What is at issue here is not some sacred moral value, such as "In God We Trust." Domestic politics or the affairs of nations are not an avocation for angels. But the coin of this imperfect realm is credibility. Sydney Greenstreet's Kasper Gutman explained the terms of trade in "The Maltese Falcon": "I must tell you what I know, but you won't tell me what you know. That is hardly equitable, sir. I don't think we can do business along those lines."
Bluntly, Mr. Obama's partners are concluding that they cannot do business with him. They don't trust him. Whether it's the Saudis, the Syrian rebels, the French, the Iraqis, the unpivoted Asians or the congressional Republicans, they've all had their fill of coming up on the short end with so mercurial a U.S. president.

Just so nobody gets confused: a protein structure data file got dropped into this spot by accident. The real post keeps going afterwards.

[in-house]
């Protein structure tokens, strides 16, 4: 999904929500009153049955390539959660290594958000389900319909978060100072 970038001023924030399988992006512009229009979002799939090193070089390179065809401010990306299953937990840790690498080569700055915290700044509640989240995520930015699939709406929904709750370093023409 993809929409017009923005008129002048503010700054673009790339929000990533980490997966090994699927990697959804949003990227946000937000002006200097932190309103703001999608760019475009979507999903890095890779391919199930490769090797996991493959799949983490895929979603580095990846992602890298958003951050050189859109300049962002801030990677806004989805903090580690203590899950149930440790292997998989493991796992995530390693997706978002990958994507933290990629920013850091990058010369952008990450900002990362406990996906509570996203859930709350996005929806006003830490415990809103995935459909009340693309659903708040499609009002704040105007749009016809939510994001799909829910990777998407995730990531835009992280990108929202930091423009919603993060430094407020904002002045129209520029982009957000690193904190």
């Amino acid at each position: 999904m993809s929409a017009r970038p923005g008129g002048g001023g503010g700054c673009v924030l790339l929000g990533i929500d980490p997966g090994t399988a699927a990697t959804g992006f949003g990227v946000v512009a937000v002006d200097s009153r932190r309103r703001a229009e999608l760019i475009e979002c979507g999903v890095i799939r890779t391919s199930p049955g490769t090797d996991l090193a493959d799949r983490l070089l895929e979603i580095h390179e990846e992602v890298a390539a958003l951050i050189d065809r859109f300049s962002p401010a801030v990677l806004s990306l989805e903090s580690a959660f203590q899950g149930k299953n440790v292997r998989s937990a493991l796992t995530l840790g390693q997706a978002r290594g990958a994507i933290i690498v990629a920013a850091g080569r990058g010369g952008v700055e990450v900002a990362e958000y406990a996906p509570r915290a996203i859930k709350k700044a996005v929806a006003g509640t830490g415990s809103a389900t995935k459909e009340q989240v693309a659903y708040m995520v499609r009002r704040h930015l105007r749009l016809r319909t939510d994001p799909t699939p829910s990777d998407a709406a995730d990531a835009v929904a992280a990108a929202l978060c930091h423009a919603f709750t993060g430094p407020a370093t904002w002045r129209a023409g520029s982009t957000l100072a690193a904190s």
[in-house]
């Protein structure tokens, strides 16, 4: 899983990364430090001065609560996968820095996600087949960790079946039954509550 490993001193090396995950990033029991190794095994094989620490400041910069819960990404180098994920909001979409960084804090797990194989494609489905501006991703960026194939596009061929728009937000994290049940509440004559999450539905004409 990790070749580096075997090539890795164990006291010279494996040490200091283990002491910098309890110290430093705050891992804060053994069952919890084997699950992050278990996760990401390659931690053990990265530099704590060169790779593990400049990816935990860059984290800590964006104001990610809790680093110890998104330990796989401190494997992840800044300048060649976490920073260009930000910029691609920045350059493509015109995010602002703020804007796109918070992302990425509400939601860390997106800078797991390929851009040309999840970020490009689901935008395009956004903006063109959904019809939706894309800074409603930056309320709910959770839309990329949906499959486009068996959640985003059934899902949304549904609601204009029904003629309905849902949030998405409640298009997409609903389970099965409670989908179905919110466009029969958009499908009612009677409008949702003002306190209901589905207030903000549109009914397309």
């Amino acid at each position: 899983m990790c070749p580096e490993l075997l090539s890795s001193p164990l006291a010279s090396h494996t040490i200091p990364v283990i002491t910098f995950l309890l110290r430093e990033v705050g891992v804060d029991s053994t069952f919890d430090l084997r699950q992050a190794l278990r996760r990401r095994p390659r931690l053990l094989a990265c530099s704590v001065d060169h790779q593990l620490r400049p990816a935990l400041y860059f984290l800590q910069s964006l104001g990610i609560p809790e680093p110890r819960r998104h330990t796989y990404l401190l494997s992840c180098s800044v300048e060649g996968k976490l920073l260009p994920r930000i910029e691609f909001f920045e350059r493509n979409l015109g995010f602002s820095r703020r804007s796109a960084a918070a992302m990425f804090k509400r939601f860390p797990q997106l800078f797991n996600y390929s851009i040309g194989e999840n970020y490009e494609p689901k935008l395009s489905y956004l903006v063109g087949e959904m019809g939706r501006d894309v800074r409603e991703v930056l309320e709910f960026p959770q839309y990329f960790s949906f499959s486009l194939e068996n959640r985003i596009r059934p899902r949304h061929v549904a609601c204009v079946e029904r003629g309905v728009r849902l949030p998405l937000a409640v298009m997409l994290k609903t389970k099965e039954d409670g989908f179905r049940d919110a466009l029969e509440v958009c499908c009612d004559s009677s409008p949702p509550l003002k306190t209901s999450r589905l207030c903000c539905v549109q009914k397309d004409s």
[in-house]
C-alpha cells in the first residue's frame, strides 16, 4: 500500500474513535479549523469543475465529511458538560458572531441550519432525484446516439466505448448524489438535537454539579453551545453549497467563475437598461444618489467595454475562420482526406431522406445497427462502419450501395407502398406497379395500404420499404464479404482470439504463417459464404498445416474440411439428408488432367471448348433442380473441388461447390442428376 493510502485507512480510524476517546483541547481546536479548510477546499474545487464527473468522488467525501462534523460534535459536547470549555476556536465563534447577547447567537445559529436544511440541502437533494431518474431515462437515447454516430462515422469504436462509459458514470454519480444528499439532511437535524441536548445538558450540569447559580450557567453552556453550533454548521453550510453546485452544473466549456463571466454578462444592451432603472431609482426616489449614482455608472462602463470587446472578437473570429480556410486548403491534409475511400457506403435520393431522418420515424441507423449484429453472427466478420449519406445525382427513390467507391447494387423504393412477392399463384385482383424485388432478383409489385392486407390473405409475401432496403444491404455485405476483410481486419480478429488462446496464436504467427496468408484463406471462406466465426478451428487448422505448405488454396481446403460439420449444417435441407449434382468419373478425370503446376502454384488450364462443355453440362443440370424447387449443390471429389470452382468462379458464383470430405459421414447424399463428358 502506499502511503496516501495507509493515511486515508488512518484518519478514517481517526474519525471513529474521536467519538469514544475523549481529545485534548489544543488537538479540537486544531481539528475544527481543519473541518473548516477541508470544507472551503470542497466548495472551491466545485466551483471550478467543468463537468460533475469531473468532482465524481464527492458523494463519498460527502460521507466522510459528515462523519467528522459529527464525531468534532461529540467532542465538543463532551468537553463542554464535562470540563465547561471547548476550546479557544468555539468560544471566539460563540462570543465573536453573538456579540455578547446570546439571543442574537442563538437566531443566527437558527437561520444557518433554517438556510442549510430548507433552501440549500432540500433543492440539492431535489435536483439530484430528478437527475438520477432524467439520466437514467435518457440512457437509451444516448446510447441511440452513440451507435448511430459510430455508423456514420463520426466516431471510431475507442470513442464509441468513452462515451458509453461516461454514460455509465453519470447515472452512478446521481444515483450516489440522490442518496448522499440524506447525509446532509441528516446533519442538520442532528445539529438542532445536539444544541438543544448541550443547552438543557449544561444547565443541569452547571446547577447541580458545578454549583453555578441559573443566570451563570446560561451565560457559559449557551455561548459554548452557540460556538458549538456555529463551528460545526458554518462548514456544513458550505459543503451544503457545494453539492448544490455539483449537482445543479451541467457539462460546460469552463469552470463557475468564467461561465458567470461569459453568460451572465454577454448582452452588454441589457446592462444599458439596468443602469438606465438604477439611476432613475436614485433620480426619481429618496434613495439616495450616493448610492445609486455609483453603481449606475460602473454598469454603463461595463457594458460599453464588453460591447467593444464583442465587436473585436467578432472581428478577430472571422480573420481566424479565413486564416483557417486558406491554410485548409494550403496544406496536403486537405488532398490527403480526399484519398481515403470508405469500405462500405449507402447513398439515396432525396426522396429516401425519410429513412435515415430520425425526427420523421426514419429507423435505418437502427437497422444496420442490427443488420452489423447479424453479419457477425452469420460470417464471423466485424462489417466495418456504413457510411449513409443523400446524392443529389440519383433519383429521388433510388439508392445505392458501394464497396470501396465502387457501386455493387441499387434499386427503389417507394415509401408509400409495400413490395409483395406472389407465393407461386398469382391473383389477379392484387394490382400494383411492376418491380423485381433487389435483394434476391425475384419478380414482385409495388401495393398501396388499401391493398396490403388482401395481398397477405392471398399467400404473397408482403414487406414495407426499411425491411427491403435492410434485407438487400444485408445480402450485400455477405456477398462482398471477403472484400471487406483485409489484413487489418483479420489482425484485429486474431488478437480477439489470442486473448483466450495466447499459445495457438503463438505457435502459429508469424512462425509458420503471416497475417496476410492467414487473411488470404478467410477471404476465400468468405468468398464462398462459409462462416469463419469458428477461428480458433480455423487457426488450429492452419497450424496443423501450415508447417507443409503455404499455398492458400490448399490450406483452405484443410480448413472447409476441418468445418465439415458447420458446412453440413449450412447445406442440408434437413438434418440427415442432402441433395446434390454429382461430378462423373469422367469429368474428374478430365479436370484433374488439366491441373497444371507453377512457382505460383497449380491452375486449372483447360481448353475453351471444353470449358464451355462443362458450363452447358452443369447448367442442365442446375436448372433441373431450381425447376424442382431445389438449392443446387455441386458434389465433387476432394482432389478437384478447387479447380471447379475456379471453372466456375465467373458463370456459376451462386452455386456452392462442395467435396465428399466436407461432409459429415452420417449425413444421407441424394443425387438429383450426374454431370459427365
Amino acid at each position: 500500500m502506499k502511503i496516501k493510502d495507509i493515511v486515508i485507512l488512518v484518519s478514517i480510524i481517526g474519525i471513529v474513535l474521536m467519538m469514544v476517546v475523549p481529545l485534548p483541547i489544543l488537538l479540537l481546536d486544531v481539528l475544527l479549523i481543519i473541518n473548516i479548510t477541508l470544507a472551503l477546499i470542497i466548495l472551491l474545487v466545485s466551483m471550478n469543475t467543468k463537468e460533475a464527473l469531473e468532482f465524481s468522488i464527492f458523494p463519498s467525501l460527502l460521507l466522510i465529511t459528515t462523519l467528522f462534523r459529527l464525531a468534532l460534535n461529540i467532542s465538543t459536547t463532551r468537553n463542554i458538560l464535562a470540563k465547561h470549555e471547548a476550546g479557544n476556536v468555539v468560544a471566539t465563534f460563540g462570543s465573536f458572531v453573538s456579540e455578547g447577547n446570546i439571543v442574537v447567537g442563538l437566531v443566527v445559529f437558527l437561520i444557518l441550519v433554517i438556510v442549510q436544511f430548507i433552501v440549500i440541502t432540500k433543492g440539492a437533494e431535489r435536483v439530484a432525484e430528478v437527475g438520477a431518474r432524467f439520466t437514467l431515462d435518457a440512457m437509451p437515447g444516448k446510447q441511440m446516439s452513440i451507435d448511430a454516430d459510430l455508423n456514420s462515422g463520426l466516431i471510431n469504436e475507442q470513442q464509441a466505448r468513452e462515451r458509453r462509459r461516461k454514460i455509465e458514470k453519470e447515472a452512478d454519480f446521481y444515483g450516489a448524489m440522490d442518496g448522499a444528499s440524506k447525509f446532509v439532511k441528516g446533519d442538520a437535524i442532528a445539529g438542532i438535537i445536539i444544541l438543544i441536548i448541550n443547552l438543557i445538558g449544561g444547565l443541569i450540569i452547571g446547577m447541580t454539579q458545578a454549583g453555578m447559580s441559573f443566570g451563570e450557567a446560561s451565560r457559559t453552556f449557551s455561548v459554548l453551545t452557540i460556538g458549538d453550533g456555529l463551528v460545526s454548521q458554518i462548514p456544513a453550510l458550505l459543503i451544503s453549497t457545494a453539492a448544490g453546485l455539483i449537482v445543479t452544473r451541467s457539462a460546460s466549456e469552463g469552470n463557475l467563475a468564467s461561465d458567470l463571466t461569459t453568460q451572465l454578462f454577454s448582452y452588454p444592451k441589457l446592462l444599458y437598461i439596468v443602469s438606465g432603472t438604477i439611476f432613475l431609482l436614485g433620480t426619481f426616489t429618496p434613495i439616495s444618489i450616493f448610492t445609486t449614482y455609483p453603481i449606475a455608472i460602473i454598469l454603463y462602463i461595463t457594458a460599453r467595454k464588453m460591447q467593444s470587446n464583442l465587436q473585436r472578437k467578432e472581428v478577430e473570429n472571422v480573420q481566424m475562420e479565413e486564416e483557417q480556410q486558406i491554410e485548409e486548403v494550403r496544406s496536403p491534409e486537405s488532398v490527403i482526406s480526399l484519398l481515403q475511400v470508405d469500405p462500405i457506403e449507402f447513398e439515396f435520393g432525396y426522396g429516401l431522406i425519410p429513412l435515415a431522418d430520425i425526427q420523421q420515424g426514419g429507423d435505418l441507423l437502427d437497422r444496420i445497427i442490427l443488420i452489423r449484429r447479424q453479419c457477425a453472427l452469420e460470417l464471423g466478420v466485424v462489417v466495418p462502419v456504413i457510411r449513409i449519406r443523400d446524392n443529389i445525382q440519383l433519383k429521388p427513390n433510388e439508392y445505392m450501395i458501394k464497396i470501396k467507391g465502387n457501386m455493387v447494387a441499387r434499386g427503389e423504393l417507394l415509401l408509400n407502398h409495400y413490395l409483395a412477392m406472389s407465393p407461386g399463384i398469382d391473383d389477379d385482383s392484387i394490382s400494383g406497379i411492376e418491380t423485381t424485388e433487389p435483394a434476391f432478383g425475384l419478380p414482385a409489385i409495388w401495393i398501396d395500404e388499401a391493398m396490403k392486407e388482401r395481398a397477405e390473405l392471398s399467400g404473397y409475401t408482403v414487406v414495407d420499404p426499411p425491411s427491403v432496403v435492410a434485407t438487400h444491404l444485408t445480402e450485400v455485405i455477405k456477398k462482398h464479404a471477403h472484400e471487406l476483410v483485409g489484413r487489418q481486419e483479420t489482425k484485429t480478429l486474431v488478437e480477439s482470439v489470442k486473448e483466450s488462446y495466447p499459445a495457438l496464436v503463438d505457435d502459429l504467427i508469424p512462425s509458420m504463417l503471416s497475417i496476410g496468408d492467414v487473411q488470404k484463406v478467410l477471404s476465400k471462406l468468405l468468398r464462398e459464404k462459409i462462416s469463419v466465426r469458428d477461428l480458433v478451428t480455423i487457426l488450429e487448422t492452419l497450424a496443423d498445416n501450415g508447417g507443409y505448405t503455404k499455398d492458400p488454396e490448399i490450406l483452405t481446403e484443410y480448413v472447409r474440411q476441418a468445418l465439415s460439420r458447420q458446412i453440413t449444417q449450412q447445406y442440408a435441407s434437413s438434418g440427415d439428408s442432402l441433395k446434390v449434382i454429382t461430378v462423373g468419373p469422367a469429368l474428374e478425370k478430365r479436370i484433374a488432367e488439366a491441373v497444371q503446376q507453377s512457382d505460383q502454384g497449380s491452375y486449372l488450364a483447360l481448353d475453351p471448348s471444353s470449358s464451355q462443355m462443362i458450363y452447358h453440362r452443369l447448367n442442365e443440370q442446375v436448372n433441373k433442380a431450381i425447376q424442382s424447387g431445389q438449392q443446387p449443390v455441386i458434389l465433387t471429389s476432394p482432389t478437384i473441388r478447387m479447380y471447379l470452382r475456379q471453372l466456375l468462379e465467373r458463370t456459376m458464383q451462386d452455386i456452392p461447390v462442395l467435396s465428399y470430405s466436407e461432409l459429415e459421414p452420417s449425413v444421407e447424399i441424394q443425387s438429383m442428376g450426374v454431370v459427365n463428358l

And when that happens, the world's important business doesn't get done. It sits in a dangerous and volatile vacuum.
Then there is Mr. Obama's bond with the American people, which is diminishing with the failed rollout of the Affordable Care Act.
ObamaCare is the central processing unit of the Obama presidency's belief system. Now the believers are wondering why the administration suppressed knowledge of the huge program's problems when hundreds of tech workers for the project had to know this mess would happen Oct. 1.
Rather than level with the public, the government's most senior health-care official, Kathleen Sebelius, spent days spewing ludicrous and incredible happy talk about the failure, while refusing to provide basic information about its cause.
If here and abroad, politicians, the public and the press conclude that Mr. Obama can't play it straight, his second-term accomplishments will lie only in doing business with the world's most cynical, untrustworthy partners. The American people are the ones who will end up on the short end of those deals.